It is possible to draw a parallel between a possible gun ban and the war on drugs that has already proved to be ineffective. Although millions of dollars have been spent on trying to eliminate drug trafficking, illicit drugs are still jeopardizing the wellbeing of the nation. It is necessary to look at mass shootings from a different angle and think of the lives that could have been saved if someone in the crowd had a gun as well.
The Roots of the Focus on Natural Rights
It is necessary to note that Americans’ focus on their basic rights, including their right to own a gun, is a distinctive cultural peculiarity of the nation. McLean implemented an analysis of the ways people saw owning weapons in the USA, Canada, Australia, and New Zealand (245). The author emphasizes that Americans turn out to be a more individualist society, whereas the other countries have more collectivist values. It is stressed that these countries were former colonies and had rather a fragmented population in terms of ethnicity, but the USA stands out due to its individualism.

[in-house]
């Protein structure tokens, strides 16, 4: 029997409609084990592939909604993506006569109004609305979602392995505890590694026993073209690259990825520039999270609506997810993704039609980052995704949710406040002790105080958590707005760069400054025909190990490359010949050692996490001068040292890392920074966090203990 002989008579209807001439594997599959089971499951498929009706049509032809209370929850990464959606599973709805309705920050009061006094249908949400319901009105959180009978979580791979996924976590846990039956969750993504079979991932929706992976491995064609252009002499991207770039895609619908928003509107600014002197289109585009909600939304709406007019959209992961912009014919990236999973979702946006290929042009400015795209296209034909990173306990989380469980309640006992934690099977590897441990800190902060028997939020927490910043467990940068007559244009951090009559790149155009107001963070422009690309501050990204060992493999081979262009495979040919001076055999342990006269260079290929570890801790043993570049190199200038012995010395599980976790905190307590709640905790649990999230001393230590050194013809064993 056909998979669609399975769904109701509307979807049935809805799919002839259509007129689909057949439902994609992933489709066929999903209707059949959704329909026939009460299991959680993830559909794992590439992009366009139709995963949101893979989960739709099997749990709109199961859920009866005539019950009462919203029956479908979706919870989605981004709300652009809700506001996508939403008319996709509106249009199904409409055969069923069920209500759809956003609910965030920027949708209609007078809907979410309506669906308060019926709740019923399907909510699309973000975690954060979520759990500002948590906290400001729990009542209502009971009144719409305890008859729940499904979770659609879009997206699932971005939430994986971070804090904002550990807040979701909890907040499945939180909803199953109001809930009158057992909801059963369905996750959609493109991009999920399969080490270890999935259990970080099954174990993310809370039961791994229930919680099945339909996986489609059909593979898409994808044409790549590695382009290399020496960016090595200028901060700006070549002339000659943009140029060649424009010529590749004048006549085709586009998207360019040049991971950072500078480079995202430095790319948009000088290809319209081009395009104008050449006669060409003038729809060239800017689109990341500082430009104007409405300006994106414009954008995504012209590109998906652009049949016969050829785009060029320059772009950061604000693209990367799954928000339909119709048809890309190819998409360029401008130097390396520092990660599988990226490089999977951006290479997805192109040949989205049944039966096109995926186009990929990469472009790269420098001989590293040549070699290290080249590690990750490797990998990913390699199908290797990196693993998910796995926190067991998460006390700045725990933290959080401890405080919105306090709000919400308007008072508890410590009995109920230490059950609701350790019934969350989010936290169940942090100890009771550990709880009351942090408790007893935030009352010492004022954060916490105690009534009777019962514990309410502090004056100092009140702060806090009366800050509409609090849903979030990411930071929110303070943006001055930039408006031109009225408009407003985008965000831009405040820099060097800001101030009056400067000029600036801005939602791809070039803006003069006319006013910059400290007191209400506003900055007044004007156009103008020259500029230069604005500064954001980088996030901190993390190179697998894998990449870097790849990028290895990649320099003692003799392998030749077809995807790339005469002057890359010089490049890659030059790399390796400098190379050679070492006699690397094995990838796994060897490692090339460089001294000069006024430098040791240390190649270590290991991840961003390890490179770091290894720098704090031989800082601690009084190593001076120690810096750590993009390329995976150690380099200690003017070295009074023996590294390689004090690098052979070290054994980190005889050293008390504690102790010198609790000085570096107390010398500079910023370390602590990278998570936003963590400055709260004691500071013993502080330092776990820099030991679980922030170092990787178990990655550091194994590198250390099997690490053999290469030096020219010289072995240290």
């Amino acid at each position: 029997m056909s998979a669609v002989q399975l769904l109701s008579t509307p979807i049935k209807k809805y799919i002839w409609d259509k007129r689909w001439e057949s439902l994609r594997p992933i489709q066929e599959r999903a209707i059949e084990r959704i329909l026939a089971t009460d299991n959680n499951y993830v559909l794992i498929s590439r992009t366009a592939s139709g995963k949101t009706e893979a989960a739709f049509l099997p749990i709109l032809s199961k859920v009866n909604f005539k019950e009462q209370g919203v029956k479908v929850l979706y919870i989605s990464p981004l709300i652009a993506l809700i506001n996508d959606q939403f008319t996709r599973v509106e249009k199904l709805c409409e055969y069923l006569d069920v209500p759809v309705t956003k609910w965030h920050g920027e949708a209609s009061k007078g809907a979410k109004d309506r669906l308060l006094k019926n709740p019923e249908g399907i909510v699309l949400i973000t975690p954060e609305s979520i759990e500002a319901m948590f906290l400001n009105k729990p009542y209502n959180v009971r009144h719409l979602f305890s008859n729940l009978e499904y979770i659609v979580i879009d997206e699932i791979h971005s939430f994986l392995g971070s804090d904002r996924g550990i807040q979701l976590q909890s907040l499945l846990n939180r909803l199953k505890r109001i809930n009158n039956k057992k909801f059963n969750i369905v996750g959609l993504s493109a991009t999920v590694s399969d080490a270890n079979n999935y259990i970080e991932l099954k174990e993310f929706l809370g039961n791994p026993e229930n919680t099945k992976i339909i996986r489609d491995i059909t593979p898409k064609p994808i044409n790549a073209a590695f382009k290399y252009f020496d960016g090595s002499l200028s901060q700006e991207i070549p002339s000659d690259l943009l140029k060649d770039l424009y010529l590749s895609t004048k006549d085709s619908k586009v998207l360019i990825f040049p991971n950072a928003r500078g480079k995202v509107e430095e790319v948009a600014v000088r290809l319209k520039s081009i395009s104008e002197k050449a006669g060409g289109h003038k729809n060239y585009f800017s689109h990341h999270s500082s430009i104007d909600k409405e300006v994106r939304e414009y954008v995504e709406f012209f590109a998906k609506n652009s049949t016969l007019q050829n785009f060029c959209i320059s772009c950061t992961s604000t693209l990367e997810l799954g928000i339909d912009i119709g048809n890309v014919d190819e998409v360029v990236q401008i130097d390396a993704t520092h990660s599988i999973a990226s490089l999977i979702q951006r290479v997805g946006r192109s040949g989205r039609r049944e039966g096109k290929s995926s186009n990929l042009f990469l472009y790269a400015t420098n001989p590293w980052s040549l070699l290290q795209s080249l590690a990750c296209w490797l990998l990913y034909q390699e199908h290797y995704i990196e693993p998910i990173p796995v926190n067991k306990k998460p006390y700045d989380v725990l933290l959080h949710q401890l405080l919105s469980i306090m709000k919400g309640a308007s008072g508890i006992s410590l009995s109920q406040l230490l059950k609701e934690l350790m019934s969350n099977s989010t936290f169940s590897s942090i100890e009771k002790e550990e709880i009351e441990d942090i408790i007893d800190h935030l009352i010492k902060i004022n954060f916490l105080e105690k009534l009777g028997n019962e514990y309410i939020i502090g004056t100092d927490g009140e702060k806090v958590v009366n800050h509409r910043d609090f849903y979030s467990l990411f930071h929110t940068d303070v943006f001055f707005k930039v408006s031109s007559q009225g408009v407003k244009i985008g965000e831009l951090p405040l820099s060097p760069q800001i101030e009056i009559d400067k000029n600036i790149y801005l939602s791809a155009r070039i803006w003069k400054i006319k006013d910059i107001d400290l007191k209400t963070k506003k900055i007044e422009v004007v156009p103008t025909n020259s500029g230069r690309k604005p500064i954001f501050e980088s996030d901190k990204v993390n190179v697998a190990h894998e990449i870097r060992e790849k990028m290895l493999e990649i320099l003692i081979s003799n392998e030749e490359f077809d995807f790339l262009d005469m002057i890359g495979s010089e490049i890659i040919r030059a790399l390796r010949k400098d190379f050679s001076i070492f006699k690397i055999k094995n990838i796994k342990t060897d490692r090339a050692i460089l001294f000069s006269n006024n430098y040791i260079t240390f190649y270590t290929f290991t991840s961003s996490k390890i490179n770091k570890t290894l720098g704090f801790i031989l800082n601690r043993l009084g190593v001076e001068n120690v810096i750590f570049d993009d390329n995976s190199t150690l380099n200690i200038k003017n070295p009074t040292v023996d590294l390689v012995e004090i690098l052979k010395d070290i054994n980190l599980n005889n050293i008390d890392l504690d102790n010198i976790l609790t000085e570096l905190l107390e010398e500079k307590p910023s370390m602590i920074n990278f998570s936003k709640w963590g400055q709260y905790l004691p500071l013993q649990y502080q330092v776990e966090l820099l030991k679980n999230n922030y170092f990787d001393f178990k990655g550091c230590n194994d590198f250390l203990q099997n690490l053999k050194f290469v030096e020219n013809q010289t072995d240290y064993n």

Although the countries mentioned above also preserved citizens’ right to have a gun, they also introduced strict regulatory legislation. Those countries chose the good of all rather than individual rights. However, the United States is the only country where states may have the least restricting laws regarding gun control. Individualism is still the peculiarity of the country, which is associated with various opportunities and victories.
Apart from the focus on one’s natural rights, the debate regarding gun control is closely related to the concept of American federalism. In the eighteenth century, when the US Constitution was created, people who lived in different states were preoccupied with the balance between the power of the state and national government (DeRosa 55). One of the points those people had in mind was the fact that states could always defend their rights if their residents had their guns.